Cybersecurity expectations are vague, and that has to change if there is any chance of approaching a reasonable amount of cybersecurity.
An IT axiom, “Do you know where your data is?” has been eclipsed by something more accountable: “Is your data reasonably secure?” That’s what companies have to determine to protect themselves in the event of a cybersecurity attack.
“With data breaches making daily headlines and hackers developing innovative methods to penetrate cyber defenses, businesses must contemplate what ‘reasonable-security’ posture to implement for when—not if—a threat occurs,” said Rick Lazio, former member of the US House of Representatives and senior vice president of Alliantgroup, and Mike Davis, CISO of Alliantgroup, in their article Cybersecurity Risk: What does a ‘reasonable’ posture entail and who says so? in CIO Dive.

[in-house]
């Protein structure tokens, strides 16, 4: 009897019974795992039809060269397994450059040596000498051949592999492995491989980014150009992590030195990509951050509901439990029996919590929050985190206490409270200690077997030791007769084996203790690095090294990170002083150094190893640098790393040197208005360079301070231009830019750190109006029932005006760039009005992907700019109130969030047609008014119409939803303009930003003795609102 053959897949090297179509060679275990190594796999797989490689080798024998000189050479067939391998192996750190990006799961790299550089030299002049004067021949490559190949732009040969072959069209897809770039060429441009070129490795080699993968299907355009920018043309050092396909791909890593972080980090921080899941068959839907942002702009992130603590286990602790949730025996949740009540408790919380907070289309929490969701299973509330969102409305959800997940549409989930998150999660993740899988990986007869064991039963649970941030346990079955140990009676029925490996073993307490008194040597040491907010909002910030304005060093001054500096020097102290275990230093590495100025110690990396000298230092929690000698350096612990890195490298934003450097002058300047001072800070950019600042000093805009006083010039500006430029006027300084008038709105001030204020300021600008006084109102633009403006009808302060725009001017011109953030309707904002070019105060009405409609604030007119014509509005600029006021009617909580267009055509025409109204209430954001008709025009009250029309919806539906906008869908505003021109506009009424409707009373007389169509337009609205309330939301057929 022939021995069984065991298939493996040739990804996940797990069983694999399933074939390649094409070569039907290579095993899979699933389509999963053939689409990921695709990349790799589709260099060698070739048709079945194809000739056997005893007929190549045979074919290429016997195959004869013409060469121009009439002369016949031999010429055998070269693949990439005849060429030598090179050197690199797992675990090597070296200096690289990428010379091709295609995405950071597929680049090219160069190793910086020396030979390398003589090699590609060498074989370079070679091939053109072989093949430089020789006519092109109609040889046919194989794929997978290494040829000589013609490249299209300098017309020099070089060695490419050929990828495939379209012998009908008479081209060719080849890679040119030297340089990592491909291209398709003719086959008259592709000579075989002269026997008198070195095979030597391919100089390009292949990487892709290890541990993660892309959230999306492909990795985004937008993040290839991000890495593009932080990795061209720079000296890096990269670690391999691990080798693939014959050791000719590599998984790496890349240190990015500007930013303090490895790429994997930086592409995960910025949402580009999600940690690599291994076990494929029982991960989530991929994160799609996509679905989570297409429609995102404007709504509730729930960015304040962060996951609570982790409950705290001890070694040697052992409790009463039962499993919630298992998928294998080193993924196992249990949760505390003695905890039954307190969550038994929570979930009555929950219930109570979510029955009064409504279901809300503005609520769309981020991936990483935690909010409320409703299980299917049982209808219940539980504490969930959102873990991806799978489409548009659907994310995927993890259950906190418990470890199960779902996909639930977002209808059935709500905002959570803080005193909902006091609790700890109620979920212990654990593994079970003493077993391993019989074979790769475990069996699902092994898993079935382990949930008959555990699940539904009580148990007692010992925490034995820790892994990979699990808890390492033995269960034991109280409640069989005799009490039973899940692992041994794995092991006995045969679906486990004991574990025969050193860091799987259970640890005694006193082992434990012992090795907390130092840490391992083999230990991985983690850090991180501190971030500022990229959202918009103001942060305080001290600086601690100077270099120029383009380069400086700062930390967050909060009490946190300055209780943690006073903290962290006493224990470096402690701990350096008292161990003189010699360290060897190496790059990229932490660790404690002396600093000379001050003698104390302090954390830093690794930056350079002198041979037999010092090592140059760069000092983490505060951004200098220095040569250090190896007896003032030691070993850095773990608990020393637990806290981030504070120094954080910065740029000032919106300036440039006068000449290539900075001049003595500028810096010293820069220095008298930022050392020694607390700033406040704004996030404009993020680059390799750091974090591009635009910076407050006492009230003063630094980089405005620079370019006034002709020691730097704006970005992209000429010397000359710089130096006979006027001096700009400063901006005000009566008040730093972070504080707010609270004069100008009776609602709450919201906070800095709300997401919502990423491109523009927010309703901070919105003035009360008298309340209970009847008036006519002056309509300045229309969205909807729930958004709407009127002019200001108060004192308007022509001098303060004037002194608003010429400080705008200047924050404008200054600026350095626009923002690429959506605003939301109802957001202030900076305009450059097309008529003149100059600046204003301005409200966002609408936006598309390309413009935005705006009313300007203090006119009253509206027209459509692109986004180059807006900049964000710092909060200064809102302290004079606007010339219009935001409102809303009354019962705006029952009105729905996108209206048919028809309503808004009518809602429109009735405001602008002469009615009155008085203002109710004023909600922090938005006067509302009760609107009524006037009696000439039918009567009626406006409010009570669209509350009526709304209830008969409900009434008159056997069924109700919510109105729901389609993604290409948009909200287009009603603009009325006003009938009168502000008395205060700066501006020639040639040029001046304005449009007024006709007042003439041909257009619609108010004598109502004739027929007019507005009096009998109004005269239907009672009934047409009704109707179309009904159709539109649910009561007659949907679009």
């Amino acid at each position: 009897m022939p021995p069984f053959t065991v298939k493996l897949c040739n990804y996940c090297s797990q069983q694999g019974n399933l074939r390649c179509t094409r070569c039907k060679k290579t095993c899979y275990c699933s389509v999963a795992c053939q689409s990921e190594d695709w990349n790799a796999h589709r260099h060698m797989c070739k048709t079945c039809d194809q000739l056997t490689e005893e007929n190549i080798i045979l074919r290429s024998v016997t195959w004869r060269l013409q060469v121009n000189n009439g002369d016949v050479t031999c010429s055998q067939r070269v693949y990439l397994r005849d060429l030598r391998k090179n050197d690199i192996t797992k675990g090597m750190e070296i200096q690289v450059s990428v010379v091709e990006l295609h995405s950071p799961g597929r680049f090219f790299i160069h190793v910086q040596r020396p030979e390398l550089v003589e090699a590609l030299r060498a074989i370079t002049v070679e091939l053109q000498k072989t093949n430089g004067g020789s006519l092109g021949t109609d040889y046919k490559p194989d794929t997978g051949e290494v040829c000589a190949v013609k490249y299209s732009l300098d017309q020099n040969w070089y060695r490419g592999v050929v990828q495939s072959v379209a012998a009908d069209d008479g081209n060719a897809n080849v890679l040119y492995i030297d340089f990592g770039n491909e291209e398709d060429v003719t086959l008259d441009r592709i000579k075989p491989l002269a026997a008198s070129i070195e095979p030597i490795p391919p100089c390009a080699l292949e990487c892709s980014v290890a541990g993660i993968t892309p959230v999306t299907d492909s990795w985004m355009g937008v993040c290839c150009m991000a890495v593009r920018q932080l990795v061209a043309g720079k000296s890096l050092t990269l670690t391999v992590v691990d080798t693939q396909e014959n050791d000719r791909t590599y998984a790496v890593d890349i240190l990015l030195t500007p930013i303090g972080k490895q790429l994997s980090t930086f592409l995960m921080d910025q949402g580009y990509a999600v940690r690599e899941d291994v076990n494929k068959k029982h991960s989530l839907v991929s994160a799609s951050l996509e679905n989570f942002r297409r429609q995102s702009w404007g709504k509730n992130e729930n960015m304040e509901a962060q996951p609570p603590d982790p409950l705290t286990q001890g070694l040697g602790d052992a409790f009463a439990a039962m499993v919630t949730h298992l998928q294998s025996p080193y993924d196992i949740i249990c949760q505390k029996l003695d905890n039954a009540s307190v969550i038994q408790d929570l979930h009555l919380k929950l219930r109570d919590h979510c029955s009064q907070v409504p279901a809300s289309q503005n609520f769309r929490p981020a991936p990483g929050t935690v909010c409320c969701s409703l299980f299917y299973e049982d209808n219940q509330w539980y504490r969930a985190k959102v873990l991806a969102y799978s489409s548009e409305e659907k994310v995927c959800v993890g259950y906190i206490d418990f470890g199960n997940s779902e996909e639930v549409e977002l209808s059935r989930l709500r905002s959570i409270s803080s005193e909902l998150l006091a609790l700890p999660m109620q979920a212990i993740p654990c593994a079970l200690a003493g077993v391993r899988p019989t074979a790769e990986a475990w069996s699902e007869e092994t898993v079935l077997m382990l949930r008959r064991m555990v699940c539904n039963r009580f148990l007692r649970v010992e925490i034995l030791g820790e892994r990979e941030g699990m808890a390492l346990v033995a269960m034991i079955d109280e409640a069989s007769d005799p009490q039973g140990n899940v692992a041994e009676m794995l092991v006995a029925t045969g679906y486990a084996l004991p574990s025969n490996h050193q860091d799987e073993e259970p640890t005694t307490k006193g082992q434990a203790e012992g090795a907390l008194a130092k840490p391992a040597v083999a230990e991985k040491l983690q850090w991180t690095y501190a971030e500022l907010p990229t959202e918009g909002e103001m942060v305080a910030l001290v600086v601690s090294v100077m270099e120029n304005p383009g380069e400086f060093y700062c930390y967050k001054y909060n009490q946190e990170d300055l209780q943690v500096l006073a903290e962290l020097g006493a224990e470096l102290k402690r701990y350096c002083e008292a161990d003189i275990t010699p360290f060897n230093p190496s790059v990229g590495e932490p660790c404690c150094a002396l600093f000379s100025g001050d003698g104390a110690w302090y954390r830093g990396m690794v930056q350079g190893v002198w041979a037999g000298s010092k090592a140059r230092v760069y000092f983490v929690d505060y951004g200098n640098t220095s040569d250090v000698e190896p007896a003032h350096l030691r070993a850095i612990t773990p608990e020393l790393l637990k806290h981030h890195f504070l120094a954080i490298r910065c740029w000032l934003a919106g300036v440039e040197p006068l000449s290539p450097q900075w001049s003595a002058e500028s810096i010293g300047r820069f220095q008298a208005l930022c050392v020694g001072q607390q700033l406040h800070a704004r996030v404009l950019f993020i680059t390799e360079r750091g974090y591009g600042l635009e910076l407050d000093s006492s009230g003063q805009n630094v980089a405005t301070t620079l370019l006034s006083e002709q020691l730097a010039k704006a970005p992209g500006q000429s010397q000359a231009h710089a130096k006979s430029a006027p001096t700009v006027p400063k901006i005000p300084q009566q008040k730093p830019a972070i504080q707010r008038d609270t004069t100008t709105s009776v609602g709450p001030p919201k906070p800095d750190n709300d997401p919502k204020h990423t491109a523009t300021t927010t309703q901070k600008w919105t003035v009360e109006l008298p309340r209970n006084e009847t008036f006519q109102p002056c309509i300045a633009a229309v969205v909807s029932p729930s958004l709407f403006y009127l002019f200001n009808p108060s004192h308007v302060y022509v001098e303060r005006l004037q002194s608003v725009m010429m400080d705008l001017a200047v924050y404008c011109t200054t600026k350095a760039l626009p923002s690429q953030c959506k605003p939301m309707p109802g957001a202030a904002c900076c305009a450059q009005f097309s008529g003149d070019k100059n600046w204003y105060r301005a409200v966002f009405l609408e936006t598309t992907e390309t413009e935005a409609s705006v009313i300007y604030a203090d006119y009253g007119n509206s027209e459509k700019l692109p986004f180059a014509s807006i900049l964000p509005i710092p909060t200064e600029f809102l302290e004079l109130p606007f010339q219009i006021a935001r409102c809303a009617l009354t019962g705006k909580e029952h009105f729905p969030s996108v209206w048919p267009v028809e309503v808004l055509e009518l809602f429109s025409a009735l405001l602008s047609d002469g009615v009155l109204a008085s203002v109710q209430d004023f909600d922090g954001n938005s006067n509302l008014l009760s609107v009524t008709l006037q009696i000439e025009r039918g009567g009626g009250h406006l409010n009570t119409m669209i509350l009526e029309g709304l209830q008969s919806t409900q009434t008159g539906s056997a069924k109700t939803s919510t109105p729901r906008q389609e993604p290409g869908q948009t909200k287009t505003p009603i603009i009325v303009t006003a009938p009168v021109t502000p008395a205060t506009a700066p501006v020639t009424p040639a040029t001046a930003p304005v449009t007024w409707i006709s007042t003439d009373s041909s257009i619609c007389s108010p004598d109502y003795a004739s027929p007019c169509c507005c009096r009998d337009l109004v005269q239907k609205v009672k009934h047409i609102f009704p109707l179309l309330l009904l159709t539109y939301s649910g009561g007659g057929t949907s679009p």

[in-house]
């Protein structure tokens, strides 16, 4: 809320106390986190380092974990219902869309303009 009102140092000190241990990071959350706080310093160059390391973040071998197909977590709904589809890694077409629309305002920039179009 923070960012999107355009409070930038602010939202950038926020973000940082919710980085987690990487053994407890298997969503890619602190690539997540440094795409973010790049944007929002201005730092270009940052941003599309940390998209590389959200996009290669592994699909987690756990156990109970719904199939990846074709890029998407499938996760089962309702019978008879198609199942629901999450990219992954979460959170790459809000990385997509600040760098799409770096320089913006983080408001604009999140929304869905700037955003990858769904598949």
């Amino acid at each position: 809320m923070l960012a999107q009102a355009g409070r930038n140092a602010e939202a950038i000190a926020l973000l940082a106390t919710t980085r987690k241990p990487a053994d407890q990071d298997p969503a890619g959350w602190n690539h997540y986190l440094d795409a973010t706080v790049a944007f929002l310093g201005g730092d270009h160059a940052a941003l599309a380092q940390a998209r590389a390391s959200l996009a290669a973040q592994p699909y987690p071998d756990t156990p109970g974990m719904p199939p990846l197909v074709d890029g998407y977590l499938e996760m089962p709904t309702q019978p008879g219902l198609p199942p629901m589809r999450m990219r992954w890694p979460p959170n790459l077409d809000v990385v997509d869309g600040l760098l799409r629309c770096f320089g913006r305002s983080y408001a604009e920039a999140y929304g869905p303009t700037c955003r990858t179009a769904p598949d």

Laws are in place, but …
Lazio and Davis said lawmakers and regulators are responding to the escalating number of cyberattacks by requiring businesses to meet certain cybersecurity standards to achieve reasonable security. However, “Without a defined, coherent standard to use as a reference, companies are left wandering in the wilderness when it comes to compliance with these often ambiguous laws and regulations.”
Since cybersecurity and its regulation are moving targets, companies tend to copy what other organizations are doing to secure digital assets, hoping it will be seen as good enough. Lazio and Davis have real concerns about this approach, adding, “With data-breach litigation increasing, this practice is nothing short of risky as businesses are allowing a judge or jury to determine the reasonableness of its cybersecurity risk posture after an incident has occurred.”
SEE: Checklist: Security Risk Assessment (TechRepublic Premium)
The two authors cite the 2017 Equifax data breach as an example of why it’s a bad idea. After the dust settled, shareholders sued the…